19 Asbestos Selected Cancers Cont. exposure to asbestos 1.40 (95% CI ). (p. 179) The Committee also reviewed 18 case-control studies that investigated laryngeal cancers related to asbestos. Fifteen of these studies compared any exposure to no exposure. The relative risk for these 15 studies was 1.43 (95% CI ). (p. 180) The Committee analyzed the case-control studies that attempted to control for tobacco and alcohol. After adjusting for these two confounding factors, the relative risk was 1.18 (CI ). (p. 182) The Committee noted that the five animal studies they reviewed were negative. However, they did conclude that several factors support the biological plausibility of a relationship between asbestos and laryngeal cancer. Additionally, the cumulative relative risks for the cohort (1.40) and case-control (1.43) studies led them to conclude that the evidence is sufficient to infer a causal relationship between asbestos exposure and laryngeal cancer. (p. 188) Esophageal Cancer (Chapter 9) The esophagus is the tube that carries food and liquid to the stomach. The prevalence of esophageal cancer is ranked 19th as compared to other types of cancer and is, therefore, rare in humans on a relative basis. The known risk factors are somewhat different for the two primary types of esophageal cancer. The risk factors for squamous cell cancer include all forms of tobacco (smoked and chewed) as well as excessive alcohol consumption. Adenocarcinoma risk factors include smoking, chronic esophageal reflux and obesity. The Committee examined 25 cohort studies which reviewed the potential association between asbestos and esophageal cancer. Only four of these studies showed an increased risk. The meta-analysis relative risk for the 25 cohorts was characterized as neutral (RR=0.99, 95% CI ). (p. 197) Three case-control studies were reviewed concerning esophageal cancer. Two of the studies attempted to make adjustments for potential confounding factors. The pooled relative risk for these studies was 1.47 (95% CI ). The Committee noted that six animal studies were negative. The ultimate conclusion of the Committee was that the evidence is inadequate to infer the presence or absence of a causal relationship between asbestos exposure and esophageal cancer. (p. 200) Stomach Cancer (Chapter 10) The primary risk factors for stomach cancer are diet and obesity. Stomach cancer ranks second in cancer mortality worldwide and 11th in the United States. It was also noted that the incidence of stomach cancer is almost twice as high in men as compared to women. (p. 203) The Committee reviewed 34 cohort studies representing 42 separate cohorts. The overall relative risk for the cohort studies was 1.17 (95% CI ). (p. 207) The Committee did note that the majority of the cohorts had a relative risk in excess of 1.0. The largest relative risk was reported in Dr. Selikoff s 1979 study of insulators (RR=3.52). (p. 207) However, it should be noted that Dr. Selikoff s follow-up in 1991 reported a odds ratio of (Selikoff, The Third Wave of Asbestos Disease Annals NYAS p. 8, 1991.) The Committee reviewed five case-control studies relevant to stomach cancer. The overall relative risk was 1.11 (95% CI ). (p. 209) In sub-analyzing these five studies the Committee noted: That small overall RR increase was based largely on the two studies with lowerquality exposure assessment, whose aggregate RR estimate was 1.43 (95% CI ), whereas the combined RR estimate for the three findings with better exposure assessments was 0.91 (95% CI (p ) After reviewing these epidemiological studies, six negative animal studies, and other data, the Committee concluded that evidence is suggestive but not sufficient to infer a causal relationship between asbestos exposure and stomach cancer. (p. 212) Colorectal Cancer (Chapter 11) Colon and rectal cancer, taken together, are the thirdmost common cancer in the United States. Tobaccosmoking is a known risk factor for ademomatous polyps, the main precursor to colon cancer. Other risk factors for colon cancer include obesity, heavy consumption of alcohol and/or red meat, and familial history. For colorectal cancers, the Committee reviewed three sets of studies: colon, rectal, and colorectal because some studies did not present the data separately between the two sites. The Committee noted that in the 15 cohort populations with individual results for colon and for rectum there did not appear to be any systematic difference, and their aggregate results were similar to those for the studies that had precombined their observations into a colorectal category. The case-control data was sparse and major differences could not be ascertained. Ultimately, the Committee combined the three sets of data because it would be easier to analyze and the Committee s charge specified colorectal cancer as a single endpoint. The Committee reviewed cohort studies covering 41 populations to analyze asbestos and colorectal cancer. The overall relative risk was 1.15 (95% CI ). (p. 19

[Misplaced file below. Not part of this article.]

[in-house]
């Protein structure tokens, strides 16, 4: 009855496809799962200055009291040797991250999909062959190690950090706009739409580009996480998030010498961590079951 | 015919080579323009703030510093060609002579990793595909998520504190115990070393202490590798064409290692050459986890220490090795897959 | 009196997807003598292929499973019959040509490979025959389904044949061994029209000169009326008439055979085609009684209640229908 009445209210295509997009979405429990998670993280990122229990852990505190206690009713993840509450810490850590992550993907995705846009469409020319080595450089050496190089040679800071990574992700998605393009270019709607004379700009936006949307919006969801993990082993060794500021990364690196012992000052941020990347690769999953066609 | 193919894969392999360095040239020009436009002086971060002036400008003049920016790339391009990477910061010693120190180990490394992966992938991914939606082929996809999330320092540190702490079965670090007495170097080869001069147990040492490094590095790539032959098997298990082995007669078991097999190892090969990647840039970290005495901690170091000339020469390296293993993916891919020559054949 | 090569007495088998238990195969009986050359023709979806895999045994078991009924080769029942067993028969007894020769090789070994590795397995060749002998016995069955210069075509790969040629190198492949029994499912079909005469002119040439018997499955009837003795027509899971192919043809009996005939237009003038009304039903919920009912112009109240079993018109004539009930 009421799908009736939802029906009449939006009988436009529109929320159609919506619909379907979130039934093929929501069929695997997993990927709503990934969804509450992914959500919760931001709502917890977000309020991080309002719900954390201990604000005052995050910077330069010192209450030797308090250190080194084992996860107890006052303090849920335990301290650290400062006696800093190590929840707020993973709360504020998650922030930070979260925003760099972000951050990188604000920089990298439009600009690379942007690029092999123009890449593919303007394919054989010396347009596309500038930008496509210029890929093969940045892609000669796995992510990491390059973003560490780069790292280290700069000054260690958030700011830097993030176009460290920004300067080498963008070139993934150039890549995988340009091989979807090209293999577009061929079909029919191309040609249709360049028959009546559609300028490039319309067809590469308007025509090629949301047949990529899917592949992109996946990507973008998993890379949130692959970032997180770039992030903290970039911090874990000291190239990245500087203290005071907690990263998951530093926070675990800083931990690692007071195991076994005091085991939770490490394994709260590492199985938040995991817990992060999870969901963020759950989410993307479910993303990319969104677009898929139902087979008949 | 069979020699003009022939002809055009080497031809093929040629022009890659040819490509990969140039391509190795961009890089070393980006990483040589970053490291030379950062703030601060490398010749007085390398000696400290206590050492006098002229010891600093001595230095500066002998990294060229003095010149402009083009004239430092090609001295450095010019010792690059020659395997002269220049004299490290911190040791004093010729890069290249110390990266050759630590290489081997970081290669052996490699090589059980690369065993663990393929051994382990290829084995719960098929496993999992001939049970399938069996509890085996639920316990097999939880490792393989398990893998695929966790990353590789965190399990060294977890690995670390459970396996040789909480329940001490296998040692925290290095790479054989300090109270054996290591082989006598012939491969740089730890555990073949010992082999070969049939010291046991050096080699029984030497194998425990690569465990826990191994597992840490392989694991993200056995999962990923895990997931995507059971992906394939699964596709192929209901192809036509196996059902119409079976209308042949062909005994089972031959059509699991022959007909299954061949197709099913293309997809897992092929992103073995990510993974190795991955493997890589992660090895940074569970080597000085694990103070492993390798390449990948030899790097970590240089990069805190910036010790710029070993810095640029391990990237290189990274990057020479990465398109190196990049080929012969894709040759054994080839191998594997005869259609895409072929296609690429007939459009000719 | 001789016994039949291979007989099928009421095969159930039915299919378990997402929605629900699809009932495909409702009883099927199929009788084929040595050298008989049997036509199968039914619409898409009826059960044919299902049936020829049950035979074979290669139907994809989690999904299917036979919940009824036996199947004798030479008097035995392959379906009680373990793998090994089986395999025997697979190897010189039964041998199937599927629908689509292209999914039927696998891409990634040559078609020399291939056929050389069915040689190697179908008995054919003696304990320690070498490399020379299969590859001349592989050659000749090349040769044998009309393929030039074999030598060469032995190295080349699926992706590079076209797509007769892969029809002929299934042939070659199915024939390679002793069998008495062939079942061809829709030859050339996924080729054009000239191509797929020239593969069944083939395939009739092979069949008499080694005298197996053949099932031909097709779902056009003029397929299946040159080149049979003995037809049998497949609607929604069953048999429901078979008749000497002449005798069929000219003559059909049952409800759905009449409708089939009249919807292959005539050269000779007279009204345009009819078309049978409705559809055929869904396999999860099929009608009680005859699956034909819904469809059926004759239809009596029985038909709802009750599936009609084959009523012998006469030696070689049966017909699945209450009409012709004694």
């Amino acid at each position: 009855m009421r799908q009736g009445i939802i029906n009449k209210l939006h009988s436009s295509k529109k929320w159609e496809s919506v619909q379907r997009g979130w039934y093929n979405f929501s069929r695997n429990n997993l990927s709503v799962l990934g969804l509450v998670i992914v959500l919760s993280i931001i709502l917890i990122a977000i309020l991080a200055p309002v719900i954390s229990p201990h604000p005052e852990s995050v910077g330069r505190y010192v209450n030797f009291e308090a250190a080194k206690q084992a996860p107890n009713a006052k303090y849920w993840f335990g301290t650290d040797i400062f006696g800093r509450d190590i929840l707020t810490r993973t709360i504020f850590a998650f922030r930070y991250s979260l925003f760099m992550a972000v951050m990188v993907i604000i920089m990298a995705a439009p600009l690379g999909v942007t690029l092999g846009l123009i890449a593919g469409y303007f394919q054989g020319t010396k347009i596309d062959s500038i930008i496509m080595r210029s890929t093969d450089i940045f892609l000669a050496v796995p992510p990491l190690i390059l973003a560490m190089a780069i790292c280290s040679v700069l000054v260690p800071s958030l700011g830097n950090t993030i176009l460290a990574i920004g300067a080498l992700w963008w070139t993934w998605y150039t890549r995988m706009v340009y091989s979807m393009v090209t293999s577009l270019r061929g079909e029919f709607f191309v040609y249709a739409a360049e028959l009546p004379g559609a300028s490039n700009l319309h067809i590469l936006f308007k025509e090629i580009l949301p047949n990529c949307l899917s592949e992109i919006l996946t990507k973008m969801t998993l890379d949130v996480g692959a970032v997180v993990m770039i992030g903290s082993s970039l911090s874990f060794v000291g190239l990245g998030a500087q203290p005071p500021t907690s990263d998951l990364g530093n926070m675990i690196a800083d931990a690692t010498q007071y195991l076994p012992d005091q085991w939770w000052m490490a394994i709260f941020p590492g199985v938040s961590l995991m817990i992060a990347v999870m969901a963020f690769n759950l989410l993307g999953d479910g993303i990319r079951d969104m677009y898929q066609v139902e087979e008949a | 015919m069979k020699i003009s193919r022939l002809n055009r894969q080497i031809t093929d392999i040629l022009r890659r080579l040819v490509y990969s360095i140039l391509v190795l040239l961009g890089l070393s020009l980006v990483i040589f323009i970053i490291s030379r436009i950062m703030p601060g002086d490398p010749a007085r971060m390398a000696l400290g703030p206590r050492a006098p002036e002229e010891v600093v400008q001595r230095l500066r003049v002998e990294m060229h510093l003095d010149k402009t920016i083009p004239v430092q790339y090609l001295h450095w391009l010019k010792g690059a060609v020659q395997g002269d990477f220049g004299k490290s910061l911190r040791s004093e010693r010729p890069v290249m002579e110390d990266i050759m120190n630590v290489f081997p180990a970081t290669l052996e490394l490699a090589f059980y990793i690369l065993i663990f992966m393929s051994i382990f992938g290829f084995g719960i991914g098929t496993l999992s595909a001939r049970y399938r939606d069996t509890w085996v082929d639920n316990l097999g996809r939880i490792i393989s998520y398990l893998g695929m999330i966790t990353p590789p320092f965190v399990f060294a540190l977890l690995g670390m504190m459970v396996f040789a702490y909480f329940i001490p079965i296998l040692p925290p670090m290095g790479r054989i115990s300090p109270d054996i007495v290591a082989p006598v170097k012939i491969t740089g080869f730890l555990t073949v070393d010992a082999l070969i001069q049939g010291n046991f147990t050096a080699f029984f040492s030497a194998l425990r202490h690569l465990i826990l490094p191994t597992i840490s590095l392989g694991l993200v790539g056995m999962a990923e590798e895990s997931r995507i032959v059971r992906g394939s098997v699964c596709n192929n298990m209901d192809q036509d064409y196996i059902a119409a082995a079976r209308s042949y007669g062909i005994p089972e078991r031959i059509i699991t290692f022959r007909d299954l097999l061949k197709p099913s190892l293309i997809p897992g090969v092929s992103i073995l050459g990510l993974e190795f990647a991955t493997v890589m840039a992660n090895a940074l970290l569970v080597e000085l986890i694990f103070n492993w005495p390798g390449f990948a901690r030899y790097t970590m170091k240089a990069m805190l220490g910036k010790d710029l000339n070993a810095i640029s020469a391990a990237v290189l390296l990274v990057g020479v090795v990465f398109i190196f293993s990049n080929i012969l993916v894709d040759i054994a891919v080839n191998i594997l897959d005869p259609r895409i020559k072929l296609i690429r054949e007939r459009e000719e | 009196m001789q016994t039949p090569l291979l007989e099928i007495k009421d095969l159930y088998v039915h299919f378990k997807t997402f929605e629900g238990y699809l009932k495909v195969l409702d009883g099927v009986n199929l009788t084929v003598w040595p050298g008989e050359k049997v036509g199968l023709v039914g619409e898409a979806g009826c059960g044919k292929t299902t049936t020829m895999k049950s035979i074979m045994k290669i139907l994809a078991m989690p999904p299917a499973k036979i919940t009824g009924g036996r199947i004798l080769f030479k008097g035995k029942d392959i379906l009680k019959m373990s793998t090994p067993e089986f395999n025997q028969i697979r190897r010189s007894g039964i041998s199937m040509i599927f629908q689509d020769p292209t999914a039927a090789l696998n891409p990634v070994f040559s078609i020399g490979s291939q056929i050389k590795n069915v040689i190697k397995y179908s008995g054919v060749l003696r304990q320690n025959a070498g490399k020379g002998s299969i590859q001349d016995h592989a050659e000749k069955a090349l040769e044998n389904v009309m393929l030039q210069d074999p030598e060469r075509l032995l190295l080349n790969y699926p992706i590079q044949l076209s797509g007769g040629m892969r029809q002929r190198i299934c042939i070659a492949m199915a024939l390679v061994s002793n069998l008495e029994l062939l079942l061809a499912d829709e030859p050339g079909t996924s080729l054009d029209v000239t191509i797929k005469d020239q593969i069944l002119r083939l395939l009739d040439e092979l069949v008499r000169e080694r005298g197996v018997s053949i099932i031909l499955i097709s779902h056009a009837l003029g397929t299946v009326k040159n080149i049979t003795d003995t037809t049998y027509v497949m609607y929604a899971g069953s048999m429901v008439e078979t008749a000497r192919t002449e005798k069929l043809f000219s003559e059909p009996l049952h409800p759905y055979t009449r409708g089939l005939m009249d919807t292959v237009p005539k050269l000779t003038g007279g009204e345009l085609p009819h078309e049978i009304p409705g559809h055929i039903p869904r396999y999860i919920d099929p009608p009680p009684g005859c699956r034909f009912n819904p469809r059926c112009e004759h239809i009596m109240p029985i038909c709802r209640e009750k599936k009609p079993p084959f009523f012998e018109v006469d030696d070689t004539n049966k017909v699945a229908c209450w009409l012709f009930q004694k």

20 Asbestos Selected Cancers Cont. 219) The Committee noted that the cohort studies were primarily mortality studies which may not give a complete account of occurrence of colorectal cancer. (p. 218) Eleven colorectal cancer case-control studies covering 13 different populations were evaluated. The overall relative risk was 1.16 (95% CI ). (p. 222) Importantly, the Committee noted: We next considered separately high-quality and lower-quality studies. In the colorectal casecontrol studies with higher-quality assessment of asbestos exposure, the summary estimate of association was essentially null (95% CI ); in the lower-quality studies, the summary estimate of association was significantly positive (RR=2.00, 95% CI ). That pattern suggests that lower-quality studies those with less rigorous classification of exposure and typically without adjustment for confounding were more likely to show associations between asbestos exposure and colorectal cancer. (p ) The Committee also evaluated exposure gradients to asbestos (highest and lowest) and concluded that [a]mong groups with colorectal cancer those with high exposure did not, in aggregate, have a greater risk of cancer than those with simply any exposure. (p. 223) In evaluating non-epidemiological evidence, the Committee noted that at least three studies have identified asbestos bodies and/or fibers in the colon. However, no animal studies have produced colon or colorectal cancers despite the fact that some of the studies have involved high-dose feedings of asbestos to rodents. In summarizing its conclusions on colon cancer, the Committee stated: that some aspects of the evidence were supportive of a causal association: a positive but small aggregate association with a narrow confidence band arising from the many cohort findings[,] possible biologic plausibility suggested by the presence of asbestos bodies and fibers in the colons of asbestos workers and the experimental induction of colon polyps, albeit benign, in rats. The overall lack of consistency or of the suggestion of an association among the case-control studies (even those of the highest quality) and the absence of convincing doseresponse relations in either type of study design, however, weigh against causality. (p. 226) Ultimately, the Committee concluded that the evidence is suggestive but not sufficient to infer a causal relationship between asbestos exposure and colorectal cancer. (p. 226) Conclusion Asbestos Selected Cancers provides the first comprehensive multi-disciplinary study of the potential role asbestos may play in the development of laryngeal, pharyngeal, stomach, colon, and esophageal cancers. The study is important because of the breadth of the review and the multi-disciplinary methodology that the Committee utilized in conducting its analysis. This study should provide critical information for asbestos litigators and testifying experts. Additionally, it is this author s opinion that this book will be utilized heavily in future Daubert/Frye hearings in which defendants choose to challenge plaintiff s causation evidence related to these various other cancers. It should provide extremely persuasive evidence for defendants challenging pharyngeal, stomach, colon, and esophageal cancer cases. Conversely, plaintiffs will likely use the study to bolster their laryngeal cancer cases. Defendants should carefully scrutinize the plaintiff s medical records to determine their smoking and drinking histories. Ultimately, this report should reduce the number of cases in which these types of claims are made. John LaBoon is a partner in the Austin office of Segal McCambridge Singer & Mahoney. He is a trial attorney specializing in the defense of toxic tort, products liability and personal injury cases. His toxic tort practice includes representing product manufacturers and suppliers, premises owners and contractors in defending asbestos, benzene, chemical exposure, silica and welding rod claims. During this representation, Mr. LaBoon has developed specific expertise in the state-of-the-art defense, medical causation and epidemiology. As trial counsel, he has received defense verdicts in numerous asbestos personal injury and wrongful death cases, as well as general personal injury and products liability cases across Texas. 20